The Power Of Where: The UN’s Rapidly Expanding GEOINT Infrastructure

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Geospatial intelligence (GEOINT) was defined in 2005 by James R. Clapper (Lt. Gen., USAF, Ret) as encompassing “all aspects of imagery and geospatial information and services. It includes, but is not limited to the analysis of literal imagery; geospatial data; and information technically derived from the processing, exploitation, literal, and non-literal analysis of spectral, spatial, and temporal fused products.” ⁃ TN Editor

This is the age in which humans and machines come together. We call it the Fourth Industrial Revolution (4IR); it is characterized by knowledge derived from data, networks and powerful tools. Interdependence between the digital (machine) world and human world is total; humans design the machines but cannot exist without them.

Many of the world’s greatest challenges are place and time related. For example – poverty and land rights, circular economy, climate change and sea level rise, renewable energy and how we efficiently harness it, and protection against pandemics and the geospatial science of epidemiology. The defense sector has also long recognized the value of geospatial knowledge, often calling it geospatial intelligence.

Be it advanced medicine, automated vehicles or online dating, a combination of sensors, data and analytics support human decisionmaking. They also influence human decisionmaking. Automation is increasingly seeing changes that exclude humans from final decisions. The first driver-less taxi service is now operational and automated drone corridors are being established. But we have not yet reached a state of Nirvana, not even nearly. How often have we heard leaders across the world say that they “don’t yet have the data to know” (and by implication cannot decide what to do), in the context of the Covid-19 pandemic? This one question encapsulates the whole purpose of this Paper. Data is not the endpoint. Knowledge, decisions, services, satisfaction are the value chain that data feeds. Whilst we call data ‘the new oil’, knowledge is perhaps ‘the new capital’. Its value is determined by the application of that knowledge, which is derived from the data. Sadly, data producers often do not know that value either because they are far removed from data integration and the applications, models and machines that deliver the knowledge, and value, for the user.

Data comes in many forms, from many directions and portrays many realities, including the real world. Data and applications largely sit on the global digital infrastructure, which has matured considerably in recent years. Digital Twins represent this world in cyberspace but can only do so if place and time are digital too. Digital place and time are therefore critical components in our digital age, but the associated 4D mathematics is complex science. Geospatial technologies and data have met this complexity and developed alongside the wider digital ecosystem, often leading it. This has led to great successes, but also a degree of separation from the wider digital and knowledge ecosystem. Some data has location as an organizing principle or attribute, other data does not.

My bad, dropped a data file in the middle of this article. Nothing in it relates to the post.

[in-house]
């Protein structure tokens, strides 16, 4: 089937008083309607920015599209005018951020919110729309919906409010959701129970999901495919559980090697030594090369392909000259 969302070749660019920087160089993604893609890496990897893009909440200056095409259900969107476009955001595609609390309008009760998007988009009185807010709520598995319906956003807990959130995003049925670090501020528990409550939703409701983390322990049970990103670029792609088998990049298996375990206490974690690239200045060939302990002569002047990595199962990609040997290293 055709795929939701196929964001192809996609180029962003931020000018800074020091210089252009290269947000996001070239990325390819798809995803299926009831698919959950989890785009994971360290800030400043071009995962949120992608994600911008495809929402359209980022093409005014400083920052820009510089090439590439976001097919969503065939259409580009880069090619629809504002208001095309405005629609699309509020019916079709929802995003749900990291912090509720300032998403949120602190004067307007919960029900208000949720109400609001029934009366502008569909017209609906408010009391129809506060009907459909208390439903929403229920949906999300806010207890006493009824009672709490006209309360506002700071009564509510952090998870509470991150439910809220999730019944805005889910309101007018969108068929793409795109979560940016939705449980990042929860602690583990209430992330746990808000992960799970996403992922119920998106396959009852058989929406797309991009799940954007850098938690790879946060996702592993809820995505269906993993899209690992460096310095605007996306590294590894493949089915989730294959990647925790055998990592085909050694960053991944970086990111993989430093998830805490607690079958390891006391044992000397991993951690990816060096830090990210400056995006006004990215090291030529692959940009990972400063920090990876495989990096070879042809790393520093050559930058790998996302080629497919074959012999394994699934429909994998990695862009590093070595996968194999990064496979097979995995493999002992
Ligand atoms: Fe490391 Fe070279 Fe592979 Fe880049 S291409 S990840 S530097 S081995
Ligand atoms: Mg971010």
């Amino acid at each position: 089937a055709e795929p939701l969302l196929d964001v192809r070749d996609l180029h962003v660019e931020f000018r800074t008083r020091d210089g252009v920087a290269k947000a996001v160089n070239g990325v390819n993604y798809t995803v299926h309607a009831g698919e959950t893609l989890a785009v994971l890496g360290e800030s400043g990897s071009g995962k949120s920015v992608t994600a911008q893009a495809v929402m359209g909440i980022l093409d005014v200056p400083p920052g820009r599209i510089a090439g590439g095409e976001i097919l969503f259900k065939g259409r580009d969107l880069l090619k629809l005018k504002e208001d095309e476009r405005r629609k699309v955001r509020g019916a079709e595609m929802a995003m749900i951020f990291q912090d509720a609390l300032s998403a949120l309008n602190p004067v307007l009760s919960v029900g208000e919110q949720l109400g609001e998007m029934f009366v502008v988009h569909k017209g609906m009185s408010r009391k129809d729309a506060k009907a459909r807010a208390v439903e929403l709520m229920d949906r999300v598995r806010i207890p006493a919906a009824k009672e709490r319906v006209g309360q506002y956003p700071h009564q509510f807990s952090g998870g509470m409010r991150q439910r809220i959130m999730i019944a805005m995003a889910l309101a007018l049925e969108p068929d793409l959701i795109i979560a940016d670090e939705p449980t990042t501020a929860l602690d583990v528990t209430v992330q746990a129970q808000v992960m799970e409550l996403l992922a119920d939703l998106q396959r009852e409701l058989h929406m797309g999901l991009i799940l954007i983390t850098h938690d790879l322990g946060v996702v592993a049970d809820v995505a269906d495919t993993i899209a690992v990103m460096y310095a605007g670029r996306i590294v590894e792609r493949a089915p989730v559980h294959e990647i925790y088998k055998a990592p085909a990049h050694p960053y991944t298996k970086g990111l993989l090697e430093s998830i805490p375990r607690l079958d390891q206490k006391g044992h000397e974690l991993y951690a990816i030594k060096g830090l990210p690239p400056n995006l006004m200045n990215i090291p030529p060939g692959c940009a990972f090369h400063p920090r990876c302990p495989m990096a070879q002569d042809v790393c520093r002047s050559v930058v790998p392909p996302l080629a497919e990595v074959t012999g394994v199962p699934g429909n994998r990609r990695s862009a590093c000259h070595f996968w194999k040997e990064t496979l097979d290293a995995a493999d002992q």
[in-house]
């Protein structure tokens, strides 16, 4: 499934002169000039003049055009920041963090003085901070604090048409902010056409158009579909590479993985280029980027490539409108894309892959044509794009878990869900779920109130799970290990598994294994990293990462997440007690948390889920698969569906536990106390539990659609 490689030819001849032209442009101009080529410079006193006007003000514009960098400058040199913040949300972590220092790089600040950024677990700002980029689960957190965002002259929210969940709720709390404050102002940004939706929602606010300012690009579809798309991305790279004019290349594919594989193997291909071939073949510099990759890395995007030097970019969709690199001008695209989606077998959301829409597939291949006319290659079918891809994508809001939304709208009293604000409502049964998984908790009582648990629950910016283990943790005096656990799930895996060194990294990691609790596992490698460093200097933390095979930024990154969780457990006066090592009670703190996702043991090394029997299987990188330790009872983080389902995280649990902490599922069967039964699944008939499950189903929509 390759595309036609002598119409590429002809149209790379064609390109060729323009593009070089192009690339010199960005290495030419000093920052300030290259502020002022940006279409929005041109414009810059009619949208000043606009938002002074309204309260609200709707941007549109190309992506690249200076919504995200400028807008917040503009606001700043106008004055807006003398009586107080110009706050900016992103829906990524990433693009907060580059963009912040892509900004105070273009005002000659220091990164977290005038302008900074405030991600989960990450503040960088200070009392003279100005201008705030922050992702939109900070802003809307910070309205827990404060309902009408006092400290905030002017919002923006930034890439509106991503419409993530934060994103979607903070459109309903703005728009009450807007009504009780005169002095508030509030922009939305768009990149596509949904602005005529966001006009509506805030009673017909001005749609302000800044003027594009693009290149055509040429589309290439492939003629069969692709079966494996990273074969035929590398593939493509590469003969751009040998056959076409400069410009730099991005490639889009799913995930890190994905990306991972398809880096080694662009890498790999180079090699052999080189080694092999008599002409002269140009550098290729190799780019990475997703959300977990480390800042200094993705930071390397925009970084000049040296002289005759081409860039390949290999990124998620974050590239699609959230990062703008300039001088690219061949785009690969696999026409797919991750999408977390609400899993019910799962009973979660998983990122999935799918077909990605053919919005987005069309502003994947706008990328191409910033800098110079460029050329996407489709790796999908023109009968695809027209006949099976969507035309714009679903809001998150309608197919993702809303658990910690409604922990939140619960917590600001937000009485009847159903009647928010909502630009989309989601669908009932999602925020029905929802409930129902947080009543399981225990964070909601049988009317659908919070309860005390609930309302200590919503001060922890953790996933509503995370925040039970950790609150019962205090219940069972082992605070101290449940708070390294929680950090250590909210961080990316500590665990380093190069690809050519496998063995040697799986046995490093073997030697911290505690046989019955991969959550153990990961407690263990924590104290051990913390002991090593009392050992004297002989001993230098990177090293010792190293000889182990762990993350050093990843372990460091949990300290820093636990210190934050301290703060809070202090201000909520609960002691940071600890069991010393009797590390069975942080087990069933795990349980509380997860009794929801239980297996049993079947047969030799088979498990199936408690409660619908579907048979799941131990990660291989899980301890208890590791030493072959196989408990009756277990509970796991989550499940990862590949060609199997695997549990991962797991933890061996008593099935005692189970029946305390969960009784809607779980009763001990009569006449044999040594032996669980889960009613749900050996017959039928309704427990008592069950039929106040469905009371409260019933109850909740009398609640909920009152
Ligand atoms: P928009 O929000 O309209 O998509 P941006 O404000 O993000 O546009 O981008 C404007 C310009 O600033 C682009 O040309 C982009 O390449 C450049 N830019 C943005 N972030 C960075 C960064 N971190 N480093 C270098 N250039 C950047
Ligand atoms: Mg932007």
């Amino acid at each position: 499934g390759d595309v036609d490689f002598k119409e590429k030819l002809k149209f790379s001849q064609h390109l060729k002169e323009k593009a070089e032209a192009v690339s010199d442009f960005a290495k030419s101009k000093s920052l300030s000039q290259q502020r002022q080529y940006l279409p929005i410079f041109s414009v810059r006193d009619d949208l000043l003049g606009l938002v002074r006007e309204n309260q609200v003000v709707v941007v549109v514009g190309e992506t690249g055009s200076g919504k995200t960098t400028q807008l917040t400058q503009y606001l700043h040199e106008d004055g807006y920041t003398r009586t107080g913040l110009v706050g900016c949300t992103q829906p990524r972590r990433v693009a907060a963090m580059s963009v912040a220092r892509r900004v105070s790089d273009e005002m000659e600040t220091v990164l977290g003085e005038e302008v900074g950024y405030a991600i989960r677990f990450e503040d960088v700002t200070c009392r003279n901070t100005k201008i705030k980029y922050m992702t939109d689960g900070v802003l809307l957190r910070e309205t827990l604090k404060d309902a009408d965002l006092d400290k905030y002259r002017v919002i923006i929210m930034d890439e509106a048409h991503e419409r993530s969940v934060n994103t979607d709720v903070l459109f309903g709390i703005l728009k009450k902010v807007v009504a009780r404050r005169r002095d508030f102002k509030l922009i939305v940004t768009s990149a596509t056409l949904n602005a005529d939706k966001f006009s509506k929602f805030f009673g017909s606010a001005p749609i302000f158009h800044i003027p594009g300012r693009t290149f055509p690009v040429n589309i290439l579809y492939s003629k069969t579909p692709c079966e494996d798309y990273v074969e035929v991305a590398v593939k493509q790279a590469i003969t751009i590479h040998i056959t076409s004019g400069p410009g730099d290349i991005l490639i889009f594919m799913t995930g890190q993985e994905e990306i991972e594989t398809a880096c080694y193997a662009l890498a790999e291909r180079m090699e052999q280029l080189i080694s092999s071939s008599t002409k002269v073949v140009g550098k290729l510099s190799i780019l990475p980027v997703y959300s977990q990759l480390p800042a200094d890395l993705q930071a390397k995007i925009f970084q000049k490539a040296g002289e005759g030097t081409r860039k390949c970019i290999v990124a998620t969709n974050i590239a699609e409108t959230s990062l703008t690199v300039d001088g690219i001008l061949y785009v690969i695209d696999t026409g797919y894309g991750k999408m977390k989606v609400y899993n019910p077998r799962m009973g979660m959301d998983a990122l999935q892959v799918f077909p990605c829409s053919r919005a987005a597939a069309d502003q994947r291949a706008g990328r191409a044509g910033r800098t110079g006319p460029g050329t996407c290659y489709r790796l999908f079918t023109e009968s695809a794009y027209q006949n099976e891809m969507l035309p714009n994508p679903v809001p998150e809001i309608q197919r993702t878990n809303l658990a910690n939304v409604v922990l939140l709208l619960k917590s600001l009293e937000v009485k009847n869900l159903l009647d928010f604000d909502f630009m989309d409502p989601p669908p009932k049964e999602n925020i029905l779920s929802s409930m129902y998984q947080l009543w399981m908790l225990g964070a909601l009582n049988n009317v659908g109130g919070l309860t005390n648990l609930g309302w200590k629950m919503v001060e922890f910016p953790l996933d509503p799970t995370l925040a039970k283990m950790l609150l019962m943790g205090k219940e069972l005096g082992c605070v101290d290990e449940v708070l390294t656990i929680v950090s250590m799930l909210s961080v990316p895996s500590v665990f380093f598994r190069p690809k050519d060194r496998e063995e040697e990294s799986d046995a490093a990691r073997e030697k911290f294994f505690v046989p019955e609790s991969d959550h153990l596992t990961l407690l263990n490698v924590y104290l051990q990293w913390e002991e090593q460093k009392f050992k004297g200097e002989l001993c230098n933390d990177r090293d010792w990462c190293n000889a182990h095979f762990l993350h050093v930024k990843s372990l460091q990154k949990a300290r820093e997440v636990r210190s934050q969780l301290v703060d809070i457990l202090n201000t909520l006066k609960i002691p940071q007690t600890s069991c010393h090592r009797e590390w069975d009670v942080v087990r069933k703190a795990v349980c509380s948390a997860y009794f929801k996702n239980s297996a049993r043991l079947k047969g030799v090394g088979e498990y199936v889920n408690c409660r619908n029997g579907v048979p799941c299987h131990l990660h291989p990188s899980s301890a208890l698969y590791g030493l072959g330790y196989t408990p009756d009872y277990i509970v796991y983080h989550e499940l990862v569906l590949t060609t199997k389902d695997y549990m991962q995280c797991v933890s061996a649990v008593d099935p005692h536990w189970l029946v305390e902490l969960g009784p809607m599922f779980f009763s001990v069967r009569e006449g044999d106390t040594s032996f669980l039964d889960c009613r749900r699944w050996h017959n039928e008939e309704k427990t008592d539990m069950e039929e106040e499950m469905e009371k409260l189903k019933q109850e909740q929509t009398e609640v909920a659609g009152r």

Location and time are powerful attributes, the most powerful means to integrate and analyze data to enable understanding through knowledge. Knowledge in the digital world is derived from combining a problem, data and analytical tools virtually, and increasingly in real-time, but this carries far more value if place and time are brought into consideration. In fact, ‘what’, ‘where’ and ‘when’ questions cannot be answered in the virtual world without the use of geospatial technologies. Over a three-year program (Jan 2020 to April 2023), a global partnership will develop the concepts of and a blueprint for a Geospatial Knowledge Infrastructure (GKI). In Year One, concepts have been developed from a geospatial perspective, resulting in this Paper, which is concerned with knowledge, be it machine or human, as that is where the value lies. It brings the geospatial ecosystem firmly into the wider digital ecosystem and ensures far greater use of location across industry sectors and government agencies.